Conceptualizing and Measuring Abatement from the Opioid Epidemic: A Case Study from Pennsylvania

Perspective Opioids

Policy Points:

  • In 2021, four major pharmaceutical manufacturers and distributors reached a proposed settlement agreement with 46 state Attorneys General of $26 billion to address their liabilities in fueling the US opioid epidemic. It raises important questions about abatement conceptualization and measurement for allocating settlement funds among substate entities.
  • We outline the political economy tensions undergirding the settlement and allocation, introduce an abatement conceptual framework, describe how an abatement formula was developed for Pennsylvania to allocate settlement funds, and summarize considerations for future settlement allocation efforts.
  • Documenting the challenges and experiences of this task is essential to inform future efforts.

The impacts and costs of the opioid epidemic in  the United States have been well documented in the popular press, in public health circles, and from local, state, and federal policy perspectives.1-6 A common response from states and municipal governments bearing the burden of addressing the opioid epidemic was to file lawsuits as plaintiffs alleging misrepresentations, fraud, and negligence by prescription opioid manufacturers and distributors, retail pharmacies, and individual providers and clinics. Plaintiffs claimed that the harms associated with prescription opioids were downplayed and even intentionally mischaracterized.7,8 They also argued that these same parties did not meet Drug Enforcement Agency (DEA) requirements to monitor suspicious orders and investigate situations where opioids were diverted from appropriate clinical use to illegal distribution, sale, and use.7 These claims sought remuneration for the cost of past damages, as well as the cost to remedy or abate the lasting impact of the epidemic moving forward. More than 3,000 US cities, counties, and sovereign tribal nations sued a similar set of manufacturers, distributors, providers, and pharmacies, and were subsequently “bound together” as part of Federal Multidistrict Litigation (MDL), through which parties can coordinate pretrial activities including settlements.7,9

While from a strictly legal perspective, the civil claims brought by states’ Attorneys General (AG) and those brought by counties, cities, and sovereign tribal nations are separate and distinct by different entities, in practice they have become inextricably linked for purposes of moving meaningful settlements forward. Specifically, the industry defendants have offered financial payments and conduct reforms in exchange for the withdrawal of legal claims by almost all states and their political subdivisions. If full participation is not achieved, the total settlement would be reduced accordingly.9 As a result, robust conversations have taken place between state AGs and their public health consultants with the various counties, cities, and other political subdivisions, about how to fairly allocate proposed settlement dollars across all entities. The goal of this allocation was to incentivize as many political subdivisions as possible to participate in the joint settlement. As this paper describes, the conversation between the state level constituents and the substate level entities has centered around the equitable distribution of settlement dollars across political subdivisions to address abatement needs and reduce the effects of the opioid crisis moving forward.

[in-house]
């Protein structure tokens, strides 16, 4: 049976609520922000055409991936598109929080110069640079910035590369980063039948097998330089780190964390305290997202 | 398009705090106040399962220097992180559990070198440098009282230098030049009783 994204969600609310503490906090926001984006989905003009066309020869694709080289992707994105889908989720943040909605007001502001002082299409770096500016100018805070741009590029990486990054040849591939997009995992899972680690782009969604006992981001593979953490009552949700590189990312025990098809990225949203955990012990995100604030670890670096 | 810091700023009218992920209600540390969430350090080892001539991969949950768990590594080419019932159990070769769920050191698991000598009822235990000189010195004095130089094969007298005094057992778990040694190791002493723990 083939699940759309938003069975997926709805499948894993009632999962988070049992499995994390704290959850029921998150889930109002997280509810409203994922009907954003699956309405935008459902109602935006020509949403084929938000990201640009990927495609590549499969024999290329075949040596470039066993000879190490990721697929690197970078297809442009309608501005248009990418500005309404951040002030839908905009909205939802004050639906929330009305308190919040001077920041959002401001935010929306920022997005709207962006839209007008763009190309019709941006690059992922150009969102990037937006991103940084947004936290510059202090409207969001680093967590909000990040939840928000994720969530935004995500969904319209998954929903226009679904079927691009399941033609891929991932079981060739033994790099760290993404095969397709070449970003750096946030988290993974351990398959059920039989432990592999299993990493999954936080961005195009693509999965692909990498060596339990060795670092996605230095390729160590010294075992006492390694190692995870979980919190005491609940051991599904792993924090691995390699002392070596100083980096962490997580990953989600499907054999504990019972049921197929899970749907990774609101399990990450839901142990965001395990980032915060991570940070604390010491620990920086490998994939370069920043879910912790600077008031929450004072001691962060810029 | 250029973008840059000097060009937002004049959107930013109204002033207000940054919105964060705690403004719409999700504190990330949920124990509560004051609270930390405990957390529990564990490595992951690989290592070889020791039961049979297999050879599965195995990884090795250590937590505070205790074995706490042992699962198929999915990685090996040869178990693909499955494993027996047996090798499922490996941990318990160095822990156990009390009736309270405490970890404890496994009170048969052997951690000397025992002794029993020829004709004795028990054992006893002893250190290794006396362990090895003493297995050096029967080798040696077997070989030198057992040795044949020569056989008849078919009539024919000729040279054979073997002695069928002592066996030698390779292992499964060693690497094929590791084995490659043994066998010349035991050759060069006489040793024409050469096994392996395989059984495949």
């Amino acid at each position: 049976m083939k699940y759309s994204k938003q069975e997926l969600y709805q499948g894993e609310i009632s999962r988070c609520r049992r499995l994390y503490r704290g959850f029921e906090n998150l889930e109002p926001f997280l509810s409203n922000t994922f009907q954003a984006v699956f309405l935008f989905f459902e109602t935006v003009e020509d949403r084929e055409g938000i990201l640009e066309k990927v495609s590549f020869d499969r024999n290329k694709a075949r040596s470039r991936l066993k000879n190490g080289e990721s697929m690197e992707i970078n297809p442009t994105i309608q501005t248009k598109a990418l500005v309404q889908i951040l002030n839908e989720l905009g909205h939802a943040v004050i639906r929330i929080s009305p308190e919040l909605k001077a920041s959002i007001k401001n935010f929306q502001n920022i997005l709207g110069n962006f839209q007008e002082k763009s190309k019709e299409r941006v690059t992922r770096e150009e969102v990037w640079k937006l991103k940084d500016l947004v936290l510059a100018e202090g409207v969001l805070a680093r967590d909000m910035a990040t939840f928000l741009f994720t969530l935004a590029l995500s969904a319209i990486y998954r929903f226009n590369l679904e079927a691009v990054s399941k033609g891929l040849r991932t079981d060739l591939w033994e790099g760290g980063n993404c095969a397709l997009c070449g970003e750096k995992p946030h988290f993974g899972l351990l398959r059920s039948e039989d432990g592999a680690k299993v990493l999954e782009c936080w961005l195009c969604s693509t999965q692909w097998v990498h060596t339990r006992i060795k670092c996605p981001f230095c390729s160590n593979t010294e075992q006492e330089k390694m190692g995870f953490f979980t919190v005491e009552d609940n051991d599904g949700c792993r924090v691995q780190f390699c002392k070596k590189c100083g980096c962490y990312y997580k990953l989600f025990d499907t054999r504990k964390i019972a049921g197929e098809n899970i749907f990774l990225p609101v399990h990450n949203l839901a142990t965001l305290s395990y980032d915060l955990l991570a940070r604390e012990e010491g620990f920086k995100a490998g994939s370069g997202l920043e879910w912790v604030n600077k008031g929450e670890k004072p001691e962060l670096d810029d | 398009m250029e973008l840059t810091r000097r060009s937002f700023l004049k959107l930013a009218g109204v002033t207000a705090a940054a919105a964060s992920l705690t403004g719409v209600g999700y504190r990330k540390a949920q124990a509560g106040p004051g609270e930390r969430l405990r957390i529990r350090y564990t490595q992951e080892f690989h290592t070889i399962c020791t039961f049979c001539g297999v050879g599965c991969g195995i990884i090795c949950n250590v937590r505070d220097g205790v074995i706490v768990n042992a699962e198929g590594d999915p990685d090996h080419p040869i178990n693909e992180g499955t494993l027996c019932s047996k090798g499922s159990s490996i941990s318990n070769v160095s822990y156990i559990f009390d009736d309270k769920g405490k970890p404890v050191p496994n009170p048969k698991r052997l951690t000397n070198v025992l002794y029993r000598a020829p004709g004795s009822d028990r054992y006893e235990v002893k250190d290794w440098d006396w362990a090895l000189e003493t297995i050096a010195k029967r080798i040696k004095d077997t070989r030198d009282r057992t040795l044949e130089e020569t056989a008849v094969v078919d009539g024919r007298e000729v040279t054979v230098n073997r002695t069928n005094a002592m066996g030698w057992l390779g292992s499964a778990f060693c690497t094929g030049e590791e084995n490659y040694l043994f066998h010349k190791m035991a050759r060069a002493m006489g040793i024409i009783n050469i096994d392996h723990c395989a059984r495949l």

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References

  1. Kuehn Massive costs of the US opioid epidemic in lives and dollars. JAMA. 2021;325(20):2040-2040.
  2. Crowley DM, Connell CM, Jones D, Donovan MW. Considering the child welfare system burden from opioid misuse: research priorities for estimating public costs. The Amer J Managed Care. 2019;25(13 Suppl):S256-S263. https://www.ajmc.com/view/considering-child-welfare-system-burden-opioid-misuse-research-priorities-estimating-public-costs
  3. Leslie DL, Ba DM, Agbese E, Xing X, Liu G. The economic burden of the opioid epidemic on states: the case of The Amer J Managed Care. 2019;25(13 Suppl):S243-S249.
  4. Morgan PL, Wang The opioid epidemic, neonatal abstinence syndrome, and estimated costs for special education services. The Amer J Managed Care. 2019;25(13 Suppl):S264-S269.
  5. Segel JE, Shi Y, Moran JR, Scanlon Opioid misuse, labor market outcomes, and means-tested public expenditures: a conceptual framework. The Amer J Managed Care, 2019;25(13 Suppl):S270- S276.
  6. Zajac G, Nur SA, Kreager DA, Sterner G. Estimated costs to the Pennsylvania criminal justice system resulting from the opioid crisis. The Amer J Managed Care. 2019;25(13 Suppl):S250-S255.
  7. United States District Court, Northern District of Ohio. MDL 2804 National Prescription Opiate [cited 2022 Feb16]. https://www.ohnd.uscourts.gov/mdl-2804. Accessed September 19, 2022.
  8. Ausness RC. A progress report on opioid litigation. Journal of Legal Med. 2020;40(3-4):429-446.
  9. Gluck AR. MDL nationalism, federalism, and the opioid epidemic. DePaul Rev. 2020;70:321.

Citation:
Rhubart D, Chen Q, Sterner G, Newton R, Shaw B, Scanlon D. Conceptualizing and Measuring Abatement from the Opioid Epidemic: A Case Study from Pennsylvania. Mibank Q. 2022;100(4):1128.